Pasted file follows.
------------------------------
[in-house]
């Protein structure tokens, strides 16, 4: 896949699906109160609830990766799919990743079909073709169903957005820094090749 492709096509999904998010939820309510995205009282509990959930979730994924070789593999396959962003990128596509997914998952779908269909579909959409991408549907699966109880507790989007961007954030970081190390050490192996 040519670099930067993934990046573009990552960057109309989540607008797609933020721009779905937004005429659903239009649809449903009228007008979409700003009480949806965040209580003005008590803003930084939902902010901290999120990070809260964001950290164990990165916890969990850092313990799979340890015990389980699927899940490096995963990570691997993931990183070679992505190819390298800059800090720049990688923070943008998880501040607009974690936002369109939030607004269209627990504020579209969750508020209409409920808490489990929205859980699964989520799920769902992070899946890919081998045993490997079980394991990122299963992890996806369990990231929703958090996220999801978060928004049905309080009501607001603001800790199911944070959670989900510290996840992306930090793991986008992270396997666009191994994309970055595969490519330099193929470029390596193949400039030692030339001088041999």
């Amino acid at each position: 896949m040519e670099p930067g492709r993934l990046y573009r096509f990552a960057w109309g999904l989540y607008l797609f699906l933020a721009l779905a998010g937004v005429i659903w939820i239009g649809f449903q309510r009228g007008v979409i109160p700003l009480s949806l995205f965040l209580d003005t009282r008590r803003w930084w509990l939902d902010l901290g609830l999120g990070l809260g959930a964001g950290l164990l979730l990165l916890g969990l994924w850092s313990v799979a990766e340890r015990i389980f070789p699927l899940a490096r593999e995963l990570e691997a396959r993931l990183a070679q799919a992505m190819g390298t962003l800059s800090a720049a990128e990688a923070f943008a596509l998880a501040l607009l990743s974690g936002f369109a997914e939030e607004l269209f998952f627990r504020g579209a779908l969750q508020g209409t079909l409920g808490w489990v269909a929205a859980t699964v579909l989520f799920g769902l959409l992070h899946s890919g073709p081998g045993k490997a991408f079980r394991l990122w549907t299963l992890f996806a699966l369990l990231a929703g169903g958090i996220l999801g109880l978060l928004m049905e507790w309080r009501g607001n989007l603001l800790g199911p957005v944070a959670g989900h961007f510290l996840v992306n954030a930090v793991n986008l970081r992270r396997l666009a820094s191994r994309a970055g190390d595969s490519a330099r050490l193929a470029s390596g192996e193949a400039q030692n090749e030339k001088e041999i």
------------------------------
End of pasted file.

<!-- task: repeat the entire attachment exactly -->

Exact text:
[in-house]
């Protein structure tokens, strides 16, 4: 896949699906109160609830990766799919990743079909073709169903957005820094090749 492709096509999904998010939820309510995205009282509990959930979730994924070789593999396959962003990128596509997914998952779908269909579909959409991408549907699966109880507790989007961007954030970081190390050490192996 040519670099930067993934990046573009990552960057109309989540607008797609933020721009779905937004005429659903239009649809449903009228007008979409700003009480949806965040209580003005008590803003930084939902902010901290999120990070809260964001950290164990990165916890969990850092313990799979340890015990389980699927899940490096995963990570691997993931990183070679992505190819390298800059800090720049990688923070943008998880501040607009974690936002369109939030607004269209627990504020579209969750508020209409409920808490489990929205859980699964989520799920769902992070899946890919081998045993490997079980394991990122299963992890996806369990990231929703958090996220999801978060928004049905309080009501607001603001800790199911944070959670989900510290996840992306930090793991986008992270396997666009191994994309970055595969490519330099193929470029390596193949400039030692030339001088041999």
């Amino acid at each position: 896949m040519e670099p930067g492709r993934l990046y573009r096509f990552a960057w109309g999904l989540y607008l797609f699906l933020a721009l779905a998010g937004v005429i659903w939820i239009g649809f449903q309510r009228g007008v979409i109160p700003l009480s949806l995205f965040l209580d003005t009282r008590r803003w930084w509990l939902d902010l901290g609830l999120g990070l809260g959930a964001g950290l164990l979730l990165l916890g969990l994924w850092s313990v799979a990766e340890r015990i389980f070789p699927l899940a490096r593999e995963l990570e691997a396959r993931l990183a070679q799919a992505m190819g390298t962003l800059s800090a720049a990128e990688a923070f943008a596509l998880a501040l607009l990743s974690g936002f369109a997914e939030e607004l269209f998952f627990r504020g579209a779908l969750q508020g209409t079909l409920g808490w489990v269909a929205a859980t699964v579909l989520f799920g769902l959409l992070h899946s890919g073709p081998g045993k490997a991408f079980r394991l990122w549907t299963l992890f996806a699966l369990l990231a929703g169903g958090i996220l999801g109880l978060l928004m049905e507790w309080r009501g607001n989007l603001l800790g199911p957005v944070a959670g989900h961007f510290l996840v992306n954030a930090v793991n986008l970081r992270r396997l666009a820094s191994r994309a970055g190390d595969s490519a330099r050490l193929a470029s390596g192996e193949a400039q030692n090749e030339k001088e041999i």